Most Women Under 40 Haven't Heard the Pro-choice Moral Argument

Our foundation of Baptist principles and our Christian call to advocate for justice provide a powerful theological grounding for our unwavering support for a woman's individual freedom to choose whether and how to bear children.
This post was published on the now-closed HuffPost Contributor platform. Contributors control their own work and posted freely to our site. If you need to flag this entry as abusive, send us an email.

The Supreme Court will listen again to another anti-abortion niggle -- and therefore, It is time to positively repeat the moral argument in favor of what the Court has already decided. I write with great weariness. We have done this before. It is painful to have to fight for what is already won, even more painful for one Christian to have to argue with another one about the freedom of the human to make choices. It is sad as well to see the constant struggle -- now initiated by a toy and hobby company -- about women being choice making human beings. What is it about women that the religious right can't tolerate? Is it that important for us to be sub-human? Do that many people really think of women as toys or hobbies or second-class citizens? Apparently, yes. The core argument needs to be made again, no matter how hoarse we are in making it.

Abortion can be a highly moral choice for a woman. The distortion of our faiths to anti-woman and anti-scientific and anti-medical rhetoric proves catastrophic for women and children and their families. This argument demeans the sexuality of women and treats them like children with adult bodies.

There is a pragmatic argument that sneakily demeans women as moral agents. Unwanted pregnancies cause poverty and release unprepared children into a world that increasingly refuses to sustain them. But that "practical" argument is not why women can have morally good abortions. We can have morally good abortions because we are human beings, with God-given rights to human agency, just like men.

Women are moral agents. Women are capable of making soulful, moral decisions about their own bodies. Assuming that a woman cannot decide for herself if and when to bear a child demeans women. Mandatory childbearing makes the woman a hostage to the will of others -- those unfamiliar with her story, her life experience and her needs, and may have disastrous consequences for the children. Medical choices, like terminating a pregnancy, are medically available. Other life sustaining medical procedures are not considered immoral. Why the complaint against abortion?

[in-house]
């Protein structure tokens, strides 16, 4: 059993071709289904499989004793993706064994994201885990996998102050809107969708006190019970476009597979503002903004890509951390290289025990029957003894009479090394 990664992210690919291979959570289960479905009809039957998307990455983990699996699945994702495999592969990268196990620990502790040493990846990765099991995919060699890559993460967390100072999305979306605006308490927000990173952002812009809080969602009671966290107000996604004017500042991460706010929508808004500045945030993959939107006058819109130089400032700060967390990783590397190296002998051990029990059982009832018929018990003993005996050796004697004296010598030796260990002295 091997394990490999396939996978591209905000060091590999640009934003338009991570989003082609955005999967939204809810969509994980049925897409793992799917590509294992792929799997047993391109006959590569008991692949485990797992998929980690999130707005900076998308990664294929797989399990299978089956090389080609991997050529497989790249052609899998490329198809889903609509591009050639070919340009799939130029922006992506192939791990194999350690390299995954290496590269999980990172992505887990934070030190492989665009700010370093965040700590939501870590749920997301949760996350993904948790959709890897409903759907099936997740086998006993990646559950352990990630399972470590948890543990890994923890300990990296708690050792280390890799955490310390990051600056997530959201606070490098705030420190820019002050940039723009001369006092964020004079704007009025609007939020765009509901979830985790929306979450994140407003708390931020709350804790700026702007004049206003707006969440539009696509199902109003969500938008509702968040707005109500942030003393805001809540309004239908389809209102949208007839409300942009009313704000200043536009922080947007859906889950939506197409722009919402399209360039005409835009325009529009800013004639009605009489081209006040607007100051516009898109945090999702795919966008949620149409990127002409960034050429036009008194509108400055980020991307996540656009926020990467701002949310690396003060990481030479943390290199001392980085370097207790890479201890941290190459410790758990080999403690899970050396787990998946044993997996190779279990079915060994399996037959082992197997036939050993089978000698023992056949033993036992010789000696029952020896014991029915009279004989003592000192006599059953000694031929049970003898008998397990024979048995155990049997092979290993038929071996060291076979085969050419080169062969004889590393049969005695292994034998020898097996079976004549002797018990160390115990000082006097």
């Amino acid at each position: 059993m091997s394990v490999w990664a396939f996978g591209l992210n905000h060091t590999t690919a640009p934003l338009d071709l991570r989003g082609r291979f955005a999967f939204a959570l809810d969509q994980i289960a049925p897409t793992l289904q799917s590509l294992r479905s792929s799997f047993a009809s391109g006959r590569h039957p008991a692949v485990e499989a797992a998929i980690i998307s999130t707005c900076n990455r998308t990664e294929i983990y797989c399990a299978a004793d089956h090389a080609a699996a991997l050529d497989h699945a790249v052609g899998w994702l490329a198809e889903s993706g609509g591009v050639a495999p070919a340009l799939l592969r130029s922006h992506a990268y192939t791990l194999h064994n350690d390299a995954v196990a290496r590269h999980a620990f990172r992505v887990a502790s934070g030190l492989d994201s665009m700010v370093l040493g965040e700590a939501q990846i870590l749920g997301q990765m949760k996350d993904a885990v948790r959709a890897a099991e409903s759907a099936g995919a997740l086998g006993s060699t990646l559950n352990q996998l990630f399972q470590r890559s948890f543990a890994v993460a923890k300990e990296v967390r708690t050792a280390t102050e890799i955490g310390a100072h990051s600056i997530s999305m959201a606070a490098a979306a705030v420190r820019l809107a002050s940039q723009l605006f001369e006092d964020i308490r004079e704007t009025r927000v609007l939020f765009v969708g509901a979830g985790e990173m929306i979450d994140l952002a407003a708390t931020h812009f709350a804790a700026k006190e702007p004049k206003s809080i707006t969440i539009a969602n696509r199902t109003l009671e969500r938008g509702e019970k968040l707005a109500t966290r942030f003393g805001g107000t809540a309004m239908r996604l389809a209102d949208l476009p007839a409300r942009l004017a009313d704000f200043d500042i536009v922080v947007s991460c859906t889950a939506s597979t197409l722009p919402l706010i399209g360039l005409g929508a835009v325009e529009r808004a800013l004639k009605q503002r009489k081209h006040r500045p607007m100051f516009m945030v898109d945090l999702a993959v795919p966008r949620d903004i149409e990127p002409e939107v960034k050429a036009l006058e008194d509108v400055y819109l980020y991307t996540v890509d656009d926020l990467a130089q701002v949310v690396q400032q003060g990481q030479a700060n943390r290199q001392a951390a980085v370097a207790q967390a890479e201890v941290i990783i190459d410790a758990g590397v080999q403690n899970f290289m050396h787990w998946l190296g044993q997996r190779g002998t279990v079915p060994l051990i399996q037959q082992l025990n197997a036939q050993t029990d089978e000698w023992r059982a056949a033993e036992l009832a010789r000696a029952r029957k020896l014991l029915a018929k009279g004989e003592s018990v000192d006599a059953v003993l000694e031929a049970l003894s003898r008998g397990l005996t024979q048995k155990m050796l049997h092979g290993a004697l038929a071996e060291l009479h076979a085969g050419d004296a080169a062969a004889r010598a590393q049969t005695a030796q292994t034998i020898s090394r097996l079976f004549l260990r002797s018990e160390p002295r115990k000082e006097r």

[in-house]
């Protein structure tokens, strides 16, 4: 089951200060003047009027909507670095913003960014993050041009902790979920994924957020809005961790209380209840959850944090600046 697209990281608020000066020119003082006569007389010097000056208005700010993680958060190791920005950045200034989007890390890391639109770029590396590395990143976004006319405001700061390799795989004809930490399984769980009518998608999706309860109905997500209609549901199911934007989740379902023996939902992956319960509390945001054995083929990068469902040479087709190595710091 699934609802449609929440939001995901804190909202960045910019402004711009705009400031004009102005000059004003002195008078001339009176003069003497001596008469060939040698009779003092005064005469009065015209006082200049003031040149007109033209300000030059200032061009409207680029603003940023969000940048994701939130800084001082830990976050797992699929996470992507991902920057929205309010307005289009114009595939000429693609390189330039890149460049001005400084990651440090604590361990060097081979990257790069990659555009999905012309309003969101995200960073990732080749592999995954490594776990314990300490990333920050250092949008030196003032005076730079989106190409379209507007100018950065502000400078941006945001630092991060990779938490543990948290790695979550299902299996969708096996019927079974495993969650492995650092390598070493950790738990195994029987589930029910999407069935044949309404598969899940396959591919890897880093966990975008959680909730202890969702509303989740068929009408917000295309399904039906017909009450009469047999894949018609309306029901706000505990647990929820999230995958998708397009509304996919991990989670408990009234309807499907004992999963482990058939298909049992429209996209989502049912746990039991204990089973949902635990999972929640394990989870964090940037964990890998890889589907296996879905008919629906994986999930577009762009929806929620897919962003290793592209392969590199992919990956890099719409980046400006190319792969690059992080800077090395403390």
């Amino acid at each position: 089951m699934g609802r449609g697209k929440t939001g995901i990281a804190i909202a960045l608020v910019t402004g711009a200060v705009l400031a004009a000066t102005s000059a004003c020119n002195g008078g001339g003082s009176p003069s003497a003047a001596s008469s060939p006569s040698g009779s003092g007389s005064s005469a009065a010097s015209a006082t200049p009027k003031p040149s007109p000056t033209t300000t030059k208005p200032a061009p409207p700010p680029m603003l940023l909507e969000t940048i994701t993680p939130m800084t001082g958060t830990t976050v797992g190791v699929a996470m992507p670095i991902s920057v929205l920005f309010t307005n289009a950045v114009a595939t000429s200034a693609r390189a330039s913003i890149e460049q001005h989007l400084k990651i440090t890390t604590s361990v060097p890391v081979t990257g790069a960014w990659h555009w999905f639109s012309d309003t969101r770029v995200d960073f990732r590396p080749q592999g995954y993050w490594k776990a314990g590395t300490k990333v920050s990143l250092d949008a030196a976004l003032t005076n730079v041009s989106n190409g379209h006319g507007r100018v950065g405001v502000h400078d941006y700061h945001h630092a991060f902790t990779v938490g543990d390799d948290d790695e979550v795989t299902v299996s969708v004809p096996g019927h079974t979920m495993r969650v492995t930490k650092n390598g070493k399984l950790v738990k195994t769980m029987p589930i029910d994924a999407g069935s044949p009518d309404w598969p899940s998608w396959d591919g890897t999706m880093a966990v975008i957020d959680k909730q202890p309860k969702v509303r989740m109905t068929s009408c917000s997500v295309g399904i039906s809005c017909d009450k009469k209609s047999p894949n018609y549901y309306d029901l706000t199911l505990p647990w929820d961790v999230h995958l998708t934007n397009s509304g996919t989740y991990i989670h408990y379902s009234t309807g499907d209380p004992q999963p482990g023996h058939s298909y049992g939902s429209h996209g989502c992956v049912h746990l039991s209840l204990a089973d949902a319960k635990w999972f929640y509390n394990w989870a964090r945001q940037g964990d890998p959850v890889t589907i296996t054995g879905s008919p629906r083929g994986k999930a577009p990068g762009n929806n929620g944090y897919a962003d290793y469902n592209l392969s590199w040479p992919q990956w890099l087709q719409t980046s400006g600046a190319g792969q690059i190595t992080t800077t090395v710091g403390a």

Our faith tradition teaches soul competency, a Baptist principle that is violated in restricting the right to choose an abortion. Our forebears suffered greatly, even to the point of death, to express their conviction that no one stands between the individual and God.

Furthermore, it is a it is God-given right to hold your own belief and to reject state-sponsored religion. This is the core Baptist principle of soul competency -- belief in the ability of each person to "rightly divide the word of God" (2 Timothy 2: 15) and act accordingly. Each person and each community of believers has the right to follow the dictates of their conscience, without compulsion from authoritative structures. Therefore, current legislation restricting women's reproductive choice also restricts moral choice. To restrict a woman's choice is to refuse her soul freedom.

Our faith tradition teaches freedom for religion and freedom from religion. As powerful as the U.S. Constitution must have seemed at its inception, Baptists were not satisfied that it would protect their most deeply held principles. "We, as a society," they wrote President Washington, "feared that the liberty of conscience, dearer to us than property or life, was not sufficiently secured." The pressure they brought helped in the adoption of the Bill of Rights, in which the very first amendment defines two critical tenets of our society: the separation of church and state and the free exercise of religion. To privilege one spiritual belief over another violates religious freedom. Theocratic legislation is neither Baptist nor, fundamentally, American.

Our foundation of Baptist principles and our Christian call to advocate for justice provide a powerful theological grounding for our unwavering support for a woman's individual freedom to choose whether and how to bear children.

Sexual relations are holy, spiritual exchanges, and as such, should be entered into with consent, respect, and a joyous heart. Consenting adults are free to decide whether or not to have sex. Consenting adults are free to have sex that is not procreative. The state should not dictate reproductive decisions, either in favor of or in opposition to carrying a child to term.

As Christians, as Baptists, we wearily say, the right to choose a medical procedure is also a woman's right. It has to do fundamentally with the freedom of our souls to practice our religion and morality in our own ways.

Before You Go

Popular in the Community